This article first appeared at The McAlvany Intelligence Advisor on Friday, February 6, 2015:

If the real intentions behind the benign phrase “net neutrality” were truly exposed, the conversation would be very short. As Will Durant noted in his The Story of Philosophy:

“If you wish to converse with me,” said Voltaire, “define your terms.” How many debates would have been deflated into a paragraph if the disputants had dared to define their terms! This is the alpha and omega of logic, the heart and soul of it, that every important term in serious discourse shall be subjected to the strictest scrutiny and definition. It is difficult, and ruthlessly tests the mind; but once done it is half of any task.

Opponents in the fight have for years used obfuscation and false front words to advance their cause, but none more effectively than its term “net neutrality.” How could anyone object to that? It’s a benign beige phrase that surely can’t threaten us or risk our of communication. After all, the Internet has been a key resource in advancing the freedom conversation for decades and some have likened its influence to that of the Gutenberg Press. Surely the means us no harm.

On Thursday those innocents are about to get a dose of reality when Chairman Tom Wheeler rolls out his new “net neutrality” rules for the Internet, as bidden by his boss, Mr. Obama. They want to change ISPs (internet service providers) from “information services” to “telecommunications companies” in order to impose, by force, rules to keep them from serving their customers in ways that they deem best.

Some of those providers, knowing that in the free market the customer is king, have installed variable pricing models to serve them better: by paying more they get better faster service. Called “paid prioritization,” the statists in charge consider this discriminatory and something must be done! By putting ISPs into the heavily regulated category of telecommunications companies – essentially turning the Internet into a utility – then Thursday’s new rules will solve that problem.

The president made it clear what his marching orders were for his chairman back in November:

We cannot allow Internet service providers to restrict the best access or to pick winners and losers in the online marketplace for services and ideas….


If a consumer requests access to a website or service … your ISP should not be permitted to block it. Nor should ISPs be able to intentionally slow down some content or speed up others … based on the type of service or your ISP’s preferences.

In a free market this isn’t a problem. If a customer is offended by limitations at one ISP, it’s easy to switch to another. It’s called choice. To Obama and his chairman, it’s called discrimination, and must be stamped out.

Last summer an outfit called the Internet Association put together some comments on why “net neutrality” was such a good idea and launched a massive social campaign to pressure the into adopting it. It’s a 23-page document that most won’t read or, if they do, they’ll never get to page 16 where the real intent is finally revealed:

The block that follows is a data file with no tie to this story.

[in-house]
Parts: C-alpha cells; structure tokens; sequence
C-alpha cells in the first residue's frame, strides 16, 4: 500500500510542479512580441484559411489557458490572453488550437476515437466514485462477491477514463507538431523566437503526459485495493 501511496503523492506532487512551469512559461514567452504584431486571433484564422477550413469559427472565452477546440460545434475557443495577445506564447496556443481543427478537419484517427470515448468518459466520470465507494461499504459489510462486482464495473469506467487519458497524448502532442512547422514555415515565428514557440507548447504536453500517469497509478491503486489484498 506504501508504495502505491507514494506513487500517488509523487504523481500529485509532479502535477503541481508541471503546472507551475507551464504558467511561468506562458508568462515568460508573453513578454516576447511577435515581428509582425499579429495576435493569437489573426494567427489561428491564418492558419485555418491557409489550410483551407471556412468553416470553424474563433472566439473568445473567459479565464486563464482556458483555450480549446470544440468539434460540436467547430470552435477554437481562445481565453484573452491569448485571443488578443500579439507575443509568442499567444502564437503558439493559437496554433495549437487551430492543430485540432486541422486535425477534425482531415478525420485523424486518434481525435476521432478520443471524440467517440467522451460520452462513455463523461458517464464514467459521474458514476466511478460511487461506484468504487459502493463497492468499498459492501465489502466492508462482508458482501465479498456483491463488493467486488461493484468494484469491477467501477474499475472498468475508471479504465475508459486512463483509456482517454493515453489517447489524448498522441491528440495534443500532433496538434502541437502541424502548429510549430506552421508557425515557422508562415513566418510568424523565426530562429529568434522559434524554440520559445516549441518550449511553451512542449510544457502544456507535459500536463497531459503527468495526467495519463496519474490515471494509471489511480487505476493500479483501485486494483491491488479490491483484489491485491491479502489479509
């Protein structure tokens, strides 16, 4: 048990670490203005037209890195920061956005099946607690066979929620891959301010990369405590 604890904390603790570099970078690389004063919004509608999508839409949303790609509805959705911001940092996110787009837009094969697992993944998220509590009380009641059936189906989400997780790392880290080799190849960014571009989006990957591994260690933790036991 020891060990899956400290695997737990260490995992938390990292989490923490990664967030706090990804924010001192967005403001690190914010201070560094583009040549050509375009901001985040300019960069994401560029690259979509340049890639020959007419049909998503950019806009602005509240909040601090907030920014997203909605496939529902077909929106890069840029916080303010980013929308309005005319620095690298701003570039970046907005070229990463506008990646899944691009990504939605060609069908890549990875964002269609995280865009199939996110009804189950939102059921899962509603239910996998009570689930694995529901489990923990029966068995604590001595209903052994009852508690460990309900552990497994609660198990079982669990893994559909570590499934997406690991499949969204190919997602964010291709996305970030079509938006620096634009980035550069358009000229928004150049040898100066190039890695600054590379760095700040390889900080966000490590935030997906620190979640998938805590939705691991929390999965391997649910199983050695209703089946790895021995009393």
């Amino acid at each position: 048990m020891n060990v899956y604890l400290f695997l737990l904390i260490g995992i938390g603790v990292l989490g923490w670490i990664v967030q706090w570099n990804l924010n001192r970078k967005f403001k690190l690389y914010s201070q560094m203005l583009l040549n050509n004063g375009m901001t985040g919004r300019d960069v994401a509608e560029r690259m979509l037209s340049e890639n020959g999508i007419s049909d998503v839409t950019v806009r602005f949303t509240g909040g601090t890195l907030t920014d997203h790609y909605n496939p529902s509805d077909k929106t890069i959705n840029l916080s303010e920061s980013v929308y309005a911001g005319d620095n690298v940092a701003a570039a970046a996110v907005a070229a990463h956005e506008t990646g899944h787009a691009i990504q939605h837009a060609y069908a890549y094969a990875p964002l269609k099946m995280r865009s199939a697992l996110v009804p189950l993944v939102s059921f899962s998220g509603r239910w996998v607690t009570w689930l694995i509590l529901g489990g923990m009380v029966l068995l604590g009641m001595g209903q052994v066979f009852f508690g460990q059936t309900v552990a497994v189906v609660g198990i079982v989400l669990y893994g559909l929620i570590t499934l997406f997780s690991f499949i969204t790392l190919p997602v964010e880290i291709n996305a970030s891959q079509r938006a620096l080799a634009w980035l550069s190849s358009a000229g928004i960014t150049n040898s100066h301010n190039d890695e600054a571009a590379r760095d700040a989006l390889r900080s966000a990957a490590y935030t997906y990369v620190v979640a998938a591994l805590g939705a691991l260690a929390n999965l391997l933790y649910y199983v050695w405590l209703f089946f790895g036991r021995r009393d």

The Internet association encourages the Commission to … [announce rules that] should prohibit broadband Internet access providers from charging a content, application, or service provider for enhanced or prioritized access to [their] subscribers….

Without those rules, continued prioritization by ISPs would be disastrous, said the document:

Allowing for prioritization will introduce artificial barriers to entry, distort the market, and discourage innovation.

This, according to Michael Rozeff, a retired economics professor at the University of Buffalo, is plain unadulterated malarkey:

What they’re lobbying for is price controls and product controls. Net neutrality means price and product controls.

Robert Wenzel, editor and publisher of the Economic Policy Journal, said such rules would have to be enforced by threats:

Net neutrality is the idea that Internet service providers should be forced by government to treat all data on the Internet equally – that is, the government plays the role of enforcer by not allowing ISPs to discriminate or charge differentially by user, content, platform, application, type of … equipment, [or] modes of communication….


The government should keep its hands off ISPs and allow them to operate any way they want. The ISPs …are providing a service and should be allowed to … provide their service in any fashion they choose without interference from the government.

Just as the has removed the term “ObamaCare” from the lexicon and replaced it with the innocuous and benign “Affordable Care Act,” so has “net neutrality” been developed to avoid calling it what it really is: ObamaCare for the Internet.

Three times courts have tossed efforts by the to change the classification affecting ISPs and Thursday’s effort will be its fourth. Five times Congress has voted down “net neutrality” bills, but the new Congress is sure to be faced with another opportunity to do so.

By using false phrases like “net neutrality” the conversation is lasting much longer than it otherwise would.



The Wall Street Journal: FCC to Propose Strong ‘Net Neutrality’ Rules

Background on Net Neutrality

Net neutrality in the United States

The New American: Obama’s “Net Neutrality” Rules: Threat to Free Speech

Robert Wenzel: On Net Neutrality

Michael Rozeff: Against Net Neutrality

Comments of the Internet Association

Will Durant quote

Bio on Michael Rozeff

Bio on Robert Wenzel

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